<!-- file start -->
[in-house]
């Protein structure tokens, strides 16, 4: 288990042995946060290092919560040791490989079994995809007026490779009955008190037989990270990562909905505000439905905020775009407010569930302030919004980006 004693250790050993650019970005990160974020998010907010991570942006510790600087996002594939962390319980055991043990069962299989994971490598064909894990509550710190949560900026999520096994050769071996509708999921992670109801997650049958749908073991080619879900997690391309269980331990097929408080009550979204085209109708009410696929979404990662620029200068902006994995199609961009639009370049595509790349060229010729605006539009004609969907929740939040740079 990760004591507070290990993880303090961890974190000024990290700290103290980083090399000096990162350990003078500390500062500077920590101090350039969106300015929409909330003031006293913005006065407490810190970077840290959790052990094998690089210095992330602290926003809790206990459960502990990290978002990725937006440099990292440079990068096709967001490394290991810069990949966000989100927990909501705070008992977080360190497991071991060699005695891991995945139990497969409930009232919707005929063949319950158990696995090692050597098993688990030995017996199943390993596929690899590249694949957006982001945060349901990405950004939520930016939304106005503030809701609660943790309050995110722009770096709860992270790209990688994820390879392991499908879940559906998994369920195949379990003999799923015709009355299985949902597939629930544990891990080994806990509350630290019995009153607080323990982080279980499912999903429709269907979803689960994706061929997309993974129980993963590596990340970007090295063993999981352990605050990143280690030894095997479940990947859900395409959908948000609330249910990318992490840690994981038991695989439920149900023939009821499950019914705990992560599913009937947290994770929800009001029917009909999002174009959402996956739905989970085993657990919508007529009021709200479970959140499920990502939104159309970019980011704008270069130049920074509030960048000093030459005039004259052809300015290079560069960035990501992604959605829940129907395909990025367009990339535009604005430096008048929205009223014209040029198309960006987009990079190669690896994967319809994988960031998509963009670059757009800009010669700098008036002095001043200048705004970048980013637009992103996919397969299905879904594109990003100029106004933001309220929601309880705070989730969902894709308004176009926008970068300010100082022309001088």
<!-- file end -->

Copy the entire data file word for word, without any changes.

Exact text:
[in-house]
């Protein structure tokens, strides 16, 4: 288990042995946060290092919560040791490989079994995809007026490779009955008190037989990270990562909905505000439905905020775009407010569930302030919004980006 004693250790050993650019970005990160974020998010907010991570942006510790600087996002594939962390319980055991043990069962299989994971490598064909894990509550710190949560900026999520096994050769071996509708999921992670109801997650049958749908073991080619879900997690391309269980331990097929408080009550979204085209109708009410696929979404990662620029200068902006994995199609961009639009370049595509790349060229010729605006539009004609969907929740939040740079 990760004591507070290990993880303090961890974190000024990290700290103290980083090399000096990162350990003078500390500062500077920590101090350039969106300015929409909330003031006293913005006065407490810190970077840290959790052990094998690089210095992330602290926003809790206990459960502990990290978002990725937006440099990292440079990068096709967001490394290991810069990949966000989100927990909501705070008992977080360190497991071991060699005695891991995945139990497969409930009232919707005929063949319950158990696995090692050597098993688990030995017996199943390993596929690899590249694949957006982001945060349901990405950004939520930016939304106005503030809701609660943790309050995110722009770096709860992270790209990688994820390879392991499908879940559906998994369920195949379990003999799923015709009355299985949902597939629930544990891990080994806990509350630290019995009153607080323990982080279980499912999903429709269907979803689960994706061929997309993974129980993963590596990340970007090295063993999981352990605050990143280690030894095997479940990947859900395409959908948000609330249910990318992490840690994981038991695989439920149900023939009821499950019914705990992560599913009937947290994770929800009001029917009909999002174009959402996956739905989970085993657990919508007529009021709200479970959140499920990502939104159309970019980011704008270069130049920074509030960048000093030459005039004259052809300015290079560069960035990501992604959605829940129907395909990025367009990339535009604005430096008048929205009223014209040029198309960006987009990079190669690896994967319809994988960031998509963009670059757009800009010669700098008036002095001043200048705004970048980013637009992103996919397969299905879904594109990003100029106004933001309220929601309880705070989730969902894709308004176009926008970068300010100082022309001088």